#1325 Pax Americana
The most mail we received was about Robert Kagan's new book, The Jungle Grows Back, which Tom Friedman of The New York Times called "An incisive, elegantly written, new book about America’s unique role in the world."
The Thomas Jefferson Hour features conversations with Thomas Jefferson, the third President of the United States, as portrayed by the award-winning humanities scholar and author, Clay Jenkinson. The weekly discussion features Mr. Jefferson’s views on events of his time, contemporary issues facing America and answers to questions submitted by his many listeners. To ask President Jefferson a question visit his website at www.jeffersonhour.com
#1323 The Only Security of All Is in a Free Press
This week we discuss the importance of a free press with President Jefferson. "were it left to me to decide whether we should have a government without newspapers, or newspapers without a government, I should not hesitate a moment to prefer the latter." — Thomas Jefferson, 1787
#1318 Was Thomas Jefferson a Christian?
We wish all a Merry Christmas from The Thomas Jefferson Hour, which, as it turns out, is perhaps more than Thomas Jefferson would have done. Jefferson was not a believer in celebrating Christmas in a traditional fashion and felt it should not be a national holiday.
#1314 Our Friend Beau
"Whatever your politics are, to think that the country is being taken seriously by young men and women who want us to be a Jeffersonian republic is just such a gratifying thing to me." — Clay S. Jenkinson We greet a special visitor, our friend Beau Wright. Beau traveled from Lynchburg, Virginia to join us at the studio for a fruitful and interesting conversation about American ideals.
#1313 Gratitude and Thanks
We wish everyone a happy Thanksgiving from the Thomas Jefferson Hour. This week, we speak to four friends including Lisa Suhay, who tells us about her new book America the Grateful; Pat Brodowski, the head gardener at Thomas Jefferson’s Monticello; luthier Kevin Muiderman, who gives us an update on the ukulele he is building for Clay; and Nashville-based songwriter Brad Crisler, who tells us about his plans for Thanksgiving in Alabama.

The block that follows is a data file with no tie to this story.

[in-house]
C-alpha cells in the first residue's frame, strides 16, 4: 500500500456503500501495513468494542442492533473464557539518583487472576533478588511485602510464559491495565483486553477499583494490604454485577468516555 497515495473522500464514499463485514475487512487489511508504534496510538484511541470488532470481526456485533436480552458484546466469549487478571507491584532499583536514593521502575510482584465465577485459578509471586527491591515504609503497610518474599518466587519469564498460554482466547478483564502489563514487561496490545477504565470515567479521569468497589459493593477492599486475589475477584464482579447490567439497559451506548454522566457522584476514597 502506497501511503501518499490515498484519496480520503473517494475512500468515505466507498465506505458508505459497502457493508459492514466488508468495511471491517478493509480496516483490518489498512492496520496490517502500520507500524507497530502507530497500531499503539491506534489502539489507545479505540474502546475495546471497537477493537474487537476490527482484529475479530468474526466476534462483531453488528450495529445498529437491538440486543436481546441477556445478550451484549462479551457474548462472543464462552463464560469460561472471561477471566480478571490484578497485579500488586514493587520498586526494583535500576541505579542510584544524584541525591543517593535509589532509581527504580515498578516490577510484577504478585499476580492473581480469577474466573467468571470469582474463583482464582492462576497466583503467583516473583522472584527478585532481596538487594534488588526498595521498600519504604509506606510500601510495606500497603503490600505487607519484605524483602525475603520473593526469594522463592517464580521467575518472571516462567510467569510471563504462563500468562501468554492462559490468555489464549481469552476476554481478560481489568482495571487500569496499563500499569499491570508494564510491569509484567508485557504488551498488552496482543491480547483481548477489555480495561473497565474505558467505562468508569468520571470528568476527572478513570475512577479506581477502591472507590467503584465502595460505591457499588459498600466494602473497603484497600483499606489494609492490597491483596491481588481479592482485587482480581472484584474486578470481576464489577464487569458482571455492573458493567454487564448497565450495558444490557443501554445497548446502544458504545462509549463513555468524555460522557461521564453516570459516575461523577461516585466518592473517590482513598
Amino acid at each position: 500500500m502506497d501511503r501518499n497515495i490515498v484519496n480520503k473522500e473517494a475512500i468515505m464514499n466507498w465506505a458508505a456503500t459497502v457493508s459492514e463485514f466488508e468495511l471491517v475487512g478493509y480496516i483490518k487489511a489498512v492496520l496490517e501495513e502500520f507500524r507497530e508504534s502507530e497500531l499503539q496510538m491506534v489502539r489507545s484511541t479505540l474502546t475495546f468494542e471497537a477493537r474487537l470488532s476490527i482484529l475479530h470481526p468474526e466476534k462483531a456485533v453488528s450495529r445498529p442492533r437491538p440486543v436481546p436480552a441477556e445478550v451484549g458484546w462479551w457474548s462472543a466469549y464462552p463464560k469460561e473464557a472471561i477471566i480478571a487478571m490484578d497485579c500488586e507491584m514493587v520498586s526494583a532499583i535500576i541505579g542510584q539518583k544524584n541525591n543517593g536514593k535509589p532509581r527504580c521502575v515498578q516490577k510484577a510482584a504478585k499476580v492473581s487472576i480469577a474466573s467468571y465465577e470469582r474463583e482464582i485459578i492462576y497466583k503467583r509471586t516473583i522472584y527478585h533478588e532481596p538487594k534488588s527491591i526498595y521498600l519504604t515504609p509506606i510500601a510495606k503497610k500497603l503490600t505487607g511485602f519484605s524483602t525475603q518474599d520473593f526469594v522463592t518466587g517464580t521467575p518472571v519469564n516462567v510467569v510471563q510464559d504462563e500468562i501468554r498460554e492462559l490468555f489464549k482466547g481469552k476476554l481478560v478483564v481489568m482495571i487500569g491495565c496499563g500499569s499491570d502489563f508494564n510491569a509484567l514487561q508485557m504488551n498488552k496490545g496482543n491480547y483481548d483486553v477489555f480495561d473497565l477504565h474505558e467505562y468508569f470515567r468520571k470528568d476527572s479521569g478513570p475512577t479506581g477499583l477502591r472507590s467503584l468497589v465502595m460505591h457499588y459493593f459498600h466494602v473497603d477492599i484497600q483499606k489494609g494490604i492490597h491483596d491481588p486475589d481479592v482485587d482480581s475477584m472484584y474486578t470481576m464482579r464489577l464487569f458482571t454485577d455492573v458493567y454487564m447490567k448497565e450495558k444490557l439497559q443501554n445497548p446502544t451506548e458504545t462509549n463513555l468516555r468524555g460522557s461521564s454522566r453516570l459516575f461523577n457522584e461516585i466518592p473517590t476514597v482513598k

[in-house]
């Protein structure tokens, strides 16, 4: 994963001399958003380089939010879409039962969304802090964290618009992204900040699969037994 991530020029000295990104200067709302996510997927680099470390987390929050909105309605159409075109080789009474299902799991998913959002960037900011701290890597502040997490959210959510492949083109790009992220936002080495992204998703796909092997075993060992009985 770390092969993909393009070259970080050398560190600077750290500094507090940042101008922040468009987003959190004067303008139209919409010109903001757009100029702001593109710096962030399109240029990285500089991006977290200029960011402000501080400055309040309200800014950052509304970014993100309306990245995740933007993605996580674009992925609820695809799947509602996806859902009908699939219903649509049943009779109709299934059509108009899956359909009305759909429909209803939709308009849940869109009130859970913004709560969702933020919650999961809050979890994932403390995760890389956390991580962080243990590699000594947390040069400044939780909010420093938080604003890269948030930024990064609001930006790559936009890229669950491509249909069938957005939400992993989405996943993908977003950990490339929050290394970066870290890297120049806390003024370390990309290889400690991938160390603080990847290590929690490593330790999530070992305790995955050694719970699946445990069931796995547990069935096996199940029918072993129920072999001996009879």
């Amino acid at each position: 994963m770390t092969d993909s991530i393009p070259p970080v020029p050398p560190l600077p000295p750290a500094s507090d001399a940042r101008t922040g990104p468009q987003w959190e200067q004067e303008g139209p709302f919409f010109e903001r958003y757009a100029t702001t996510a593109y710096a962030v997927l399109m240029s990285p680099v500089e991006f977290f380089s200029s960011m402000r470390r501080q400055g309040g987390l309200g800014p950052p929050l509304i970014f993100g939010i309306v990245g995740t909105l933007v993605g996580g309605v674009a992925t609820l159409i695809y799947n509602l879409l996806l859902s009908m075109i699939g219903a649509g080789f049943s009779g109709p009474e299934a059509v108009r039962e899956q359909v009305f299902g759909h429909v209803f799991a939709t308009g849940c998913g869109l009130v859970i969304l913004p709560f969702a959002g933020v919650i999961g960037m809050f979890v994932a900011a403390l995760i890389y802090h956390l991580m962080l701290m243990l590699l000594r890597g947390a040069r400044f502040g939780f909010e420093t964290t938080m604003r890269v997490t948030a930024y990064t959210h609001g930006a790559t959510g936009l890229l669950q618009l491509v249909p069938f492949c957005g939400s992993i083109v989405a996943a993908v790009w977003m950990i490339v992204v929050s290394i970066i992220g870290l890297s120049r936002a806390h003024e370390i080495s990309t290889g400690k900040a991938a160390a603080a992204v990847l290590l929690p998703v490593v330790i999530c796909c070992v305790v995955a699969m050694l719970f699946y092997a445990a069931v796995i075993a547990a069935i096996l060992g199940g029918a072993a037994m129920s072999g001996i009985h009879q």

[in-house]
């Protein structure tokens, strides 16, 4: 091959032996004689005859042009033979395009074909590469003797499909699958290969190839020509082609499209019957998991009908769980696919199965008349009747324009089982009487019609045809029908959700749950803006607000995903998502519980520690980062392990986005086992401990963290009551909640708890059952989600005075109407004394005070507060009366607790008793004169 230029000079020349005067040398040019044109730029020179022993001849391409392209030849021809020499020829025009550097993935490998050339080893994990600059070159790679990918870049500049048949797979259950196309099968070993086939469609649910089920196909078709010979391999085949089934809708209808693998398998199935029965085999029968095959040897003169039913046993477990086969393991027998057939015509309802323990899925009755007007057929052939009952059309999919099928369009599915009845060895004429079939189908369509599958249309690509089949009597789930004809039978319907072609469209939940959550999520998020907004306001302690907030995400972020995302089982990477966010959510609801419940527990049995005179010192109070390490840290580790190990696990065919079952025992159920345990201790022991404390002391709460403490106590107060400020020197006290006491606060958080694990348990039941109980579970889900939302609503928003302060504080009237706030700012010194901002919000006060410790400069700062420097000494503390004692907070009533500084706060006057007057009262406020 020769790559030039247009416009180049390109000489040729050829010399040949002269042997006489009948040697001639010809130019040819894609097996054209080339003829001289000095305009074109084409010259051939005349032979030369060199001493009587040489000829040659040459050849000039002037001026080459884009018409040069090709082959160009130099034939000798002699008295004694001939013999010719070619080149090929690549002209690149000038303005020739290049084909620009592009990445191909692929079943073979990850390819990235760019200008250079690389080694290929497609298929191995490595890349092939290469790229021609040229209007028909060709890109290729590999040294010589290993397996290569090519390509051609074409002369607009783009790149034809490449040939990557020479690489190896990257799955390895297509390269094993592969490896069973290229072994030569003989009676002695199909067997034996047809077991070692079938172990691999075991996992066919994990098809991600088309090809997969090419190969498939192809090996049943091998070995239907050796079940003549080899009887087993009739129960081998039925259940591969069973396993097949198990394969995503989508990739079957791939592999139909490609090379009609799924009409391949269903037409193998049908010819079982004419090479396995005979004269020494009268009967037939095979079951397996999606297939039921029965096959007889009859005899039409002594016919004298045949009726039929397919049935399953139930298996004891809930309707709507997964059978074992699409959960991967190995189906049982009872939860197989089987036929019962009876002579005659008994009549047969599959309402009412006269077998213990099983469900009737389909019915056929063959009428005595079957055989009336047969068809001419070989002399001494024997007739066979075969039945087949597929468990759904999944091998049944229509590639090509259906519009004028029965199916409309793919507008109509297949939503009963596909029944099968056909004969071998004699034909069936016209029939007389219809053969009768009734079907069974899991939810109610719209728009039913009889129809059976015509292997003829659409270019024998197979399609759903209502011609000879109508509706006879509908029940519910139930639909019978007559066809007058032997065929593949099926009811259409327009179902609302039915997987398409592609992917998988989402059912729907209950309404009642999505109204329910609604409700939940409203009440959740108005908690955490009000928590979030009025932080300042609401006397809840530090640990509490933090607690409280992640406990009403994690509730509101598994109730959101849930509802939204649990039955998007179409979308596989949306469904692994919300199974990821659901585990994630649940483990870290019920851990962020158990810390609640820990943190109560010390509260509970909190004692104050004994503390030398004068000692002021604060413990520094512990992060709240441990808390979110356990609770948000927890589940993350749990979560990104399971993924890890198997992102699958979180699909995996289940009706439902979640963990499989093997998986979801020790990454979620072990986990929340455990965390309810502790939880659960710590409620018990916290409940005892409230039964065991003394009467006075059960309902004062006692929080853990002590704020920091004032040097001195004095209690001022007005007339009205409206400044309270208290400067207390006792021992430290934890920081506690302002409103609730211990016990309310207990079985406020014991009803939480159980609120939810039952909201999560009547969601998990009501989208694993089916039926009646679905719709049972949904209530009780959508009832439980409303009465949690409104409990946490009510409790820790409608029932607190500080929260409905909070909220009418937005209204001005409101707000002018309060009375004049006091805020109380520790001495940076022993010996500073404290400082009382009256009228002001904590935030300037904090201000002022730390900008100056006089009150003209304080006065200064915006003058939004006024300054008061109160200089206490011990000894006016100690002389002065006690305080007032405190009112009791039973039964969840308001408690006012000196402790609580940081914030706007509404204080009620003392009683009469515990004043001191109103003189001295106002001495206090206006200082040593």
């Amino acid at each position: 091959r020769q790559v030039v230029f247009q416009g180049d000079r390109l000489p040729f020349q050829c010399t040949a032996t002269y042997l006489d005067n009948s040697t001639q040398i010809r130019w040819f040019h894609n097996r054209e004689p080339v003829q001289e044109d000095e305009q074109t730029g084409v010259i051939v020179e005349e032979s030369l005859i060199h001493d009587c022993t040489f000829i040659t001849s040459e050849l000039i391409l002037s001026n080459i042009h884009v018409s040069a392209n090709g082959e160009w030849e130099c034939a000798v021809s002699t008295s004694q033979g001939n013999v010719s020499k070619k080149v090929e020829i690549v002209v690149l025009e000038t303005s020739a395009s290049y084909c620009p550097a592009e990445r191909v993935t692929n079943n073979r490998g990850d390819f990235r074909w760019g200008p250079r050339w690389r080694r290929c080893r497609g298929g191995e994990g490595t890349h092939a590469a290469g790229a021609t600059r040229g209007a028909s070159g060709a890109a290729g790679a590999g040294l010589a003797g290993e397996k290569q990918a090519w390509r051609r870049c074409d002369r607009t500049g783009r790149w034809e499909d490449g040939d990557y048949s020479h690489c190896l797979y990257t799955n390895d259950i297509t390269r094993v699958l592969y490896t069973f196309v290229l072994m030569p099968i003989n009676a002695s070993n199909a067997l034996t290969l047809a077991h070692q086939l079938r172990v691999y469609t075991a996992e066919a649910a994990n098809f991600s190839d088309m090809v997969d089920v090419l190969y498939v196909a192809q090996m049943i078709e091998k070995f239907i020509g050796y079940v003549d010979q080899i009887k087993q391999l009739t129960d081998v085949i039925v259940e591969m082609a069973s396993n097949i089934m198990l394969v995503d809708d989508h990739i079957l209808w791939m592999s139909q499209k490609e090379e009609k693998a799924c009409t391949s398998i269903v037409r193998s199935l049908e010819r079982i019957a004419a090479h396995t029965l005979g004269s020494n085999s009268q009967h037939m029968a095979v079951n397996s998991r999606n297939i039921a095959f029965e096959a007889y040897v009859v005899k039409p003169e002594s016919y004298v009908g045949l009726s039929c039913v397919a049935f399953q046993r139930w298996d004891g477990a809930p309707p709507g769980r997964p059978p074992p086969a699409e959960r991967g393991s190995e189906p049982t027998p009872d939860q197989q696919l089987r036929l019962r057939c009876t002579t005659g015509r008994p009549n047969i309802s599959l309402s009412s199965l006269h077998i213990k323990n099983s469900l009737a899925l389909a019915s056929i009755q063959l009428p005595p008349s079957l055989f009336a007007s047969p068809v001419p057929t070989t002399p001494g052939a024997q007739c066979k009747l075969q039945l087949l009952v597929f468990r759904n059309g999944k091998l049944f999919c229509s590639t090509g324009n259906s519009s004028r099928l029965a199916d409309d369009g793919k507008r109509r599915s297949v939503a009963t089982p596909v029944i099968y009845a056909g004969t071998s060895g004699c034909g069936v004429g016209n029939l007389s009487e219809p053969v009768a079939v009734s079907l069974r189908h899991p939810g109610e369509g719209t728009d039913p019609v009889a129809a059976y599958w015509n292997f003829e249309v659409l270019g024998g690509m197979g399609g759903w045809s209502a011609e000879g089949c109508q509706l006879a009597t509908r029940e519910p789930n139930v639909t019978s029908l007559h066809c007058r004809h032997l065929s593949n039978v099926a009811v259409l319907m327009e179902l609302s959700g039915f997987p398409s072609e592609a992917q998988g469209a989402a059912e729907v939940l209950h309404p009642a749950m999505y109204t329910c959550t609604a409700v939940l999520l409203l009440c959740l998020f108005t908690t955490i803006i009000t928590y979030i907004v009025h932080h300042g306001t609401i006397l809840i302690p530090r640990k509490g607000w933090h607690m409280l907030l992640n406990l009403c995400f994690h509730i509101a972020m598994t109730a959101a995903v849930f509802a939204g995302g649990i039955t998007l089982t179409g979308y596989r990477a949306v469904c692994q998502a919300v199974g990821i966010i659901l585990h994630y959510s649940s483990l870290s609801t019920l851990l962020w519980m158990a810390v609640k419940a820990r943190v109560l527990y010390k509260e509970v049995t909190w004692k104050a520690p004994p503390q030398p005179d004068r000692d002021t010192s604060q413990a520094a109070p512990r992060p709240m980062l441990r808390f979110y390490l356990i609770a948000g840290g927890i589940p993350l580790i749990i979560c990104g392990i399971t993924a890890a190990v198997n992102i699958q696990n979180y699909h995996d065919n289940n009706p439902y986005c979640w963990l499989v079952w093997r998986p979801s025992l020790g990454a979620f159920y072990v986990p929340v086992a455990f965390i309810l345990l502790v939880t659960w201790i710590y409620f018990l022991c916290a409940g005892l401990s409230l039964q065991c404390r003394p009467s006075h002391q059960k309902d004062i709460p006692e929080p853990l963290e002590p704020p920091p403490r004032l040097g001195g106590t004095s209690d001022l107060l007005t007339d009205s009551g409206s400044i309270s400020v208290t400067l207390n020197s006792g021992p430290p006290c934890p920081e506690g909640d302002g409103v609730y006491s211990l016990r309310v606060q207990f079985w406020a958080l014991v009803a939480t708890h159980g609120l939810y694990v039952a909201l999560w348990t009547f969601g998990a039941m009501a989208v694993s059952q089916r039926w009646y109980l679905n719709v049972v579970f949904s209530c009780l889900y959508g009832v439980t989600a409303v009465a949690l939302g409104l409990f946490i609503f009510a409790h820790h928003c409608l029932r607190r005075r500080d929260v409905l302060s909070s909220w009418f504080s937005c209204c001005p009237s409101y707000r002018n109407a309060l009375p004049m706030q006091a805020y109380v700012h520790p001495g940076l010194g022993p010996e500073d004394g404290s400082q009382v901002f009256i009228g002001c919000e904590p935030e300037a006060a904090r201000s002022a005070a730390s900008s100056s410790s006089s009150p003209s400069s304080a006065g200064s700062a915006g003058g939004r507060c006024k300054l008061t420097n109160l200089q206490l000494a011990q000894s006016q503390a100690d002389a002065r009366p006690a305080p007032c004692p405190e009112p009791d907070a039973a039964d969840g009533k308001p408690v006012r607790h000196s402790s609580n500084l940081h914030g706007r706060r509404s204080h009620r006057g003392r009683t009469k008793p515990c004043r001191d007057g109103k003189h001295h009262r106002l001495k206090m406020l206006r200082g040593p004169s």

#1311 Jefferson's Views
"This is a French school of economics and social thinking that I subscribed to, at least in part, that says that wealth comes from the soil" — Clay S. Jenkinson portraying Thomas Jefferson President Jefferson answers listener questions about Jefferson as a guide for our troubled times, Jefferson’s views on slavery, and his thoughts on J. Hector St. John de Crèvecœur's Letters from an American Farmer, published in 1782.
#1310 Valley Forge with Bob Drury and Tom Clavin
Valley Forge was the darkest moment of the revolutionary war. Twelve thousand American troops were stationed at a place 23 miles northwest of Philadelphia. If there could be suffering, they felt it at Valley Forge — nearly starving, mutiny, disease, internecine struggles, you name it. Of all of the people who have a role in this great story, Thomas Jefferson is not one of them, and for that reason, all of those present never quite felt that Jefferson was fully one of the band of brothers.
#1309 Water for a Dry Land with Char Miller
Drop Jefferson into western Kansas or Oklahoma. What does he say about the Ogallala miracle? The Ogallala aquifer is a huge underground water resource which stretches from South Dakota all the way to Texas — an underground lake the size of Lake Huron that most people have never heard of.
#1307 Live in Pittsburg, KS
Thomas Jefferson goes on the road this week to Pittsburg State University in Pittsburg, Kansas. The performance was taped live at the Bicknell Family Center for the Arts on September 15, 2018 in front of an audience of over 500 people. The event was hosted by Dustin Treiber, the program director of Four States Public Radio station KRPS.
We speak with President Thomas Jefferson (as portrayed by humanities scholar Clay S. Jenkinson) about reading - one of his favorite pastimes. We also talk about the teachers who inspired his lifelong habit of reading and Jefferson’s fascination with the Ossian, first published by the Scottish poet James Macpherson in 1760.